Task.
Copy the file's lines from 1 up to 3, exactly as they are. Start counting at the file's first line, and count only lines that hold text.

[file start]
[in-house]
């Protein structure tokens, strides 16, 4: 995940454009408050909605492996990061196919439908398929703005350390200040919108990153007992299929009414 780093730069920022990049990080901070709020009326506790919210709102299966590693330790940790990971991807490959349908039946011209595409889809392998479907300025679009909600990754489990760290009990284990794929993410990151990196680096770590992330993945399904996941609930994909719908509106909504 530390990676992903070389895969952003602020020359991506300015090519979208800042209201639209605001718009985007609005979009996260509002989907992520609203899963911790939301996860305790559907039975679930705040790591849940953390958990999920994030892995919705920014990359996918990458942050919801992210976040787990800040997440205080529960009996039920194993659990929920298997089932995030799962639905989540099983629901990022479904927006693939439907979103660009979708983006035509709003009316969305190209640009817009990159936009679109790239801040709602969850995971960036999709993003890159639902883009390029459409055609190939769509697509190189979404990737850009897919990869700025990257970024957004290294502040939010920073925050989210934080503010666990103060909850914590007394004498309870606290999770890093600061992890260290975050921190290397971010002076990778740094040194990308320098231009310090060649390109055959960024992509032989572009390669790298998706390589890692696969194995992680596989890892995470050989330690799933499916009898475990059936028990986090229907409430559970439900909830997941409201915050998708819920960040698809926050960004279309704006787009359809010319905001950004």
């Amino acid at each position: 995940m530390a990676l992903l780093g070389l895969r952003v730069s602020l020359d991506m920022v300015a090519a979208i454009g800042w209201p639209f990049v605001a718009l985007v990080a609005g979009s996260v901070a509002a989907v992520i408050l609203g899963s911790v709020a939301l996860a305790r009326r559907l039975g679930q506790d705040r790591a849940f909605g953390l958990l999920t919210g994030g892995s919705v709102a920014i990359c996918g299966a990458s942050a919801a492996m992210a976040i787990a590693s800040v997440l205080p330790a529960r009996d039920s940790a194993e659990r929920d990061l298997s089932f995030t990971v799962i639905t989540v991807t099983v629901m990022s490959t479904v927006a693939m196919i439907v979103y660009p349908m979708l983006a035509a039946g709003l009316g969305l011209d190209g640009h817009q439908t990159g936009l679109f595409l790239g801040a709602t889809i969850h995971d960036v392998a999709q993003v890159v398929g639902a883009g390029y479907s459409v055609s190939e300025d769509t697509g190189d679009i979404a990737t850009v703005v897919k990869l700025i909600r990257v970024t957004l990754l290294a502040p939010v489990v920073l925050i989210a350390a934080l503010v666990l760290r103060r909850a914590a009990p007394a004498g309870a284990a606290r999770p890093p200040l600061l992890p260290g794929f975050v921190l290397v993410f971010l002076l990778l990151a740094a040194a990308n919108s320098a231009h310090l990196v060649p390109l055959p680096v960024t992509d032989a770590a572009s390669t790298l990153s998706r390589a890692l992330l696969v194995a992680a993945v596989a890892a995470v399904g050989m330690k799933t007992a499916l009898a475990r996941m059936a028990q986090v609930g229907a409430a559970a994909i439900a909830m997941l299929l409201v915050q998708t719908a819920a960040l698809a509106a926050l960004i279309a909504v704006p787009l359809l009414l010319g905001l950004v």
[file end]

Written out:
[in-house]
């Protein structure tokens, strides 16, 4: 995940454009408050909605492996990061196919439908398929703005350390200040919108990153007992299929009414 780093730069920022990049990080901070709020009326506790919210709102299966590693330790940790990971991807490959349908039946011209595409889809392998479907300025679009909600990754489990760290009990284990794929993410990151990196680096770590992330993945399904996941609930994909719908509106909504 530390990676992903070389895969952003602020020359991506300015090519979208800042209201639209605001718009985007609005979009996260509002989907992520609203899963911790939301996860305790559907039975679930705040790591849940953390958990999920994030892995919705920014990359996918990458942050919801992210976040787990800040997440205080529960009996039920194993659990929920298997089932995030799962639905989540099983629901990022479904927006693939439907979103660009979708983006035509709003009316969305190209640009817009990159936009679109790239801040709602969850995971960036999709993003890159639902883009390029459409055609190939769509697509190189979404990737850009897919990869700025990257970024957004290294502040939010920073925050989210934080503010666990103060909850914590007394004498309870606290999770890093600061992890260290975050921190290397971010002076990778740094040194990308320098231009310090060649390109055959960024992509032989572009390669790298998706390589890692696969194995992680596989890892995470050989330690799933499916009898475990059936028990986090229907409430559970439900909830997941409201915050998708819920960040698809926050960004279309704006787009359809010319905001950004």
């Amino acid at each position: 995940m530390a990676l992903l780093g070389l895969r952003v730069s602020l020359d991506m920022v300015a090519a979208i454009g800042w209201p639209f990049v605001a718009l985007v990080a609005g979009s996260v901070a509002a989907v992520i408050l609203g899963s911790v709020a939301l996860a305790r009326r559907l039975g679930q506790d705040r790591a849940f909605g953390l958990l999920t919210g994030g892995s919705v709102a920014i990359c996918g299966a990458s942050a919801a492996m992210a976040i787990a590693s800040v997440l205080p330790a529960r009996d039920s940790a194993e659990r929920d990061l298997s089932f995030t990971v799962i639905t989540v991807t099983v629901m990022s490959t479904v927006a693939m196919i439907v979103y660009p349908m979708l983006a035509a039946g709003l009316g969305l011209d190209g640009h817009q439908t990159g936009l679109f595409l790239g801040a709602t889809i969850h995971d960036v392998a999709q993003v890159v398929g639902a883009g390029y479907s459409v055609s190939e300025d769509t697509g190189d679009i979404a990737t850009v703005v897919k990869l700025i909600r990257v970024t957004l990754l290294a502040p939010v489990v920073l925050i989210a350390a934080l503010v666990l760290r103060r909850a914590a009990p007394a004498g309870a284990a606290r999770p890093p200040l600061l992890p260290g794929f975050v921190l290397v993410f971010l002076l990778l990151a740094a040194a990308n919108s320098a231009h310090l990196v060649p390109l055959p680096v960024t992509d032989a770590a572009s390669t790298l990153s998706r390589a890692l992330l696969v194995a992680a993945v596989a890892a995470v399904g050989m330690k799933t007992a499916l009898a475990r996941m059936a028990q986090v609930g229907a409430a559970a994909i439900a909830m997941l299929l409201v915050q998708t719908a819920a960040l698809a509106a926050l960004i279309a909504v704006p787009l359809l009414l010319g905001l950004v």